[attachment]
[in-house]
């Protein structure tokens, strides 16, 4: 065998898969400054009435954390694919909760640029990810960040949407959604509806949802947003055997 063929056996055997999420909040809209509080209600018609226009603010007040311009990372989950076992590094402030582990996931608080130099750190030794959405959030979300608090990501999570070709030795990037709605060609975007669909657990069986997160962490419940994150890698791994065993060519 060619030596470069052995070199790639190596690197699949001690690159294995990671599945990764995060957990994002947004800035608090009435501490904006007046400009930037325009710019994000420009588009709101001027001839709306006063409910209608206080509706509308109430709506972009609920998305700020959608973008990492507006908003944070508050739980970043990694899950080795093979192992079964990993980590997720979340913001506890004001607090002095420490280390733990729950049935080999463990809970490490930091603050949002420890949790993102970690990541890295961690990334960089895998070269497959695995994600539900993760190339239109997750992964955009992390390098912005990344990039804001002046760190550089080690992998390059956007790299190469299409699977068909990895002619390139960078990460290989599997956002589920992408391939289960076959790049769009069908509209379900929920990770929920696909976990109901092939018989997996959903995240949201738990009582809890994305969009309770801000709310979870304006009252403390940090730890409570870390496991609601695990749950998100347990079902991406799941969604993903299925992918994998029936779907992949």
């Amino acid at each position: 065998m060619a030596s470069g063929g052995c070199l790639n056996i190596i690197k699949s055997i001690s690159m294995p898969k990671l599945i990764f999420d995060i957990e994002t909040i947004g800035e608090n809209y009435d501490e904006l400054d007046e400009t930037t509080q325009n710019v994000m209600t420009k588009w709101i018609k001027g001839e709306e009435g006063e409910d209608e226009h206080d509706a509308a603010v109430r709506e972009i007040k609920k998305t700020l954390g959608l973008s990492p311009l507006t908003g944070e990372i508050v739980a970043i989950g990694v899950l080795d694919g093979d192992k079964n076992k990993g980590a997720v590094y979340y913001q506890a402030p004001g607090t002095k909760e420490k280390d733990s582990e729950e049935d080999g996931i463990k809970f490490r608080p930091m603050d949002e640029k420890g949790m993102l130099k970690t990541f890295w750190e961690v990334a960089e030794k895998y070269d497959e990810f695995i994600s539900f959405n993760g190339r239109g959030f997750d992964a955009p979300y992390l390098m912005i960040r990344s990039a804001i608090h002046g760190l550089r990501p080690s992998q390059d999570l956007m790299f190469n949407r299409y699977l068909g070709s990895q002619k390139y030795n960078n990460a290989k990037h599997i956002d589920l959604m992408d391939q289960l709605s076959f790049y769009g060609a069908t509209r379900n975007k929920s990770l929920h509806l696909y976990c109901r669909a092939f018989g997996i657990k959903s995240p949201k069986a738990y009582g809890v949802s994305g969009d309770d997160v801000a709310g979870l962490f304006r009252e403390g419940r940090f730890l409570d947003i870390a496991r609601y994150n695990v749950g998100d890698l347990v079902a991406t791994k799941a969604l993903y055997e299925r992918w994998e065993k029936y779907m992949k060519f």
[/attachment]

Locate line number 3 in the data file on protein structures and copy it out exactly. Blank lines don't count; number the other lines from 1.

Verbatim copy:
């Amino acid at each position: 065998m060619a030596s470069g063929g052995c070199l790639n056996i190596i690197k699949s055997i001690s690159m294995p898969k990671l599945i990764f999420d995060i957990e994002t909040i947004g800035e608090n809209y009435d501490e904006l400054d007046e400009t930037t509080q325009n710019v994000m209600t420009k588009w709101i018609k001027g001839e709306e009435g006063e409910d209608e226009h206080d509706a509308a603010v109430r709506e972009i007040k609920k998305t700020l954390g959608l973008s990492p311009l507006t908003g944070e990372i508050v739980a970043i989950g990694v899950l080795d694919g093979d192992k079964n076992k990993g980590a997720v590094y979340y913001q506890a402030p004001g607090t002095k909760e420490k280390d733990s582990e729950e049935d080999g996931i463990k809970f490490r608080p930091m603050d949002e640029k420890g949790m993102l130099k970690t990541f890295w750190e961690v990334a960089e030794k895998y070269d497959e990810f695995i994600s539900f959405n993760g190339r239109g959030f997750d992964a955009p979300y992390l390098m912005i960040r990344s990039a804001i608090h002046g760190l550089r990501p080690s992998q390059d999570l956007m790299f190469n949407r299409y699977l068909g070709s990895q002619k390139y030795n960078n990460a290989k990037h599997i956002d589920l959604m992408d391939q289960l709605s076959f790049y769009g060609a069908t509209r379900n975007k929920s990770l929920h509806l696909y976990c109901r669909a092939f018989g997996i657990k959903s995240p949201k069986a738990y009582g809890v949802s994305g969009d309770d997160v801000a709310g979870l962490f304006r009252e403390g419940r940090f730890l409570d947003i870390a496991r609601y994150n695990v749950g998100d890698l347990v079902a991406t791994k799941a969604l993903y055997e299925r992918w994998e065993k029936y779907m992949k060519f």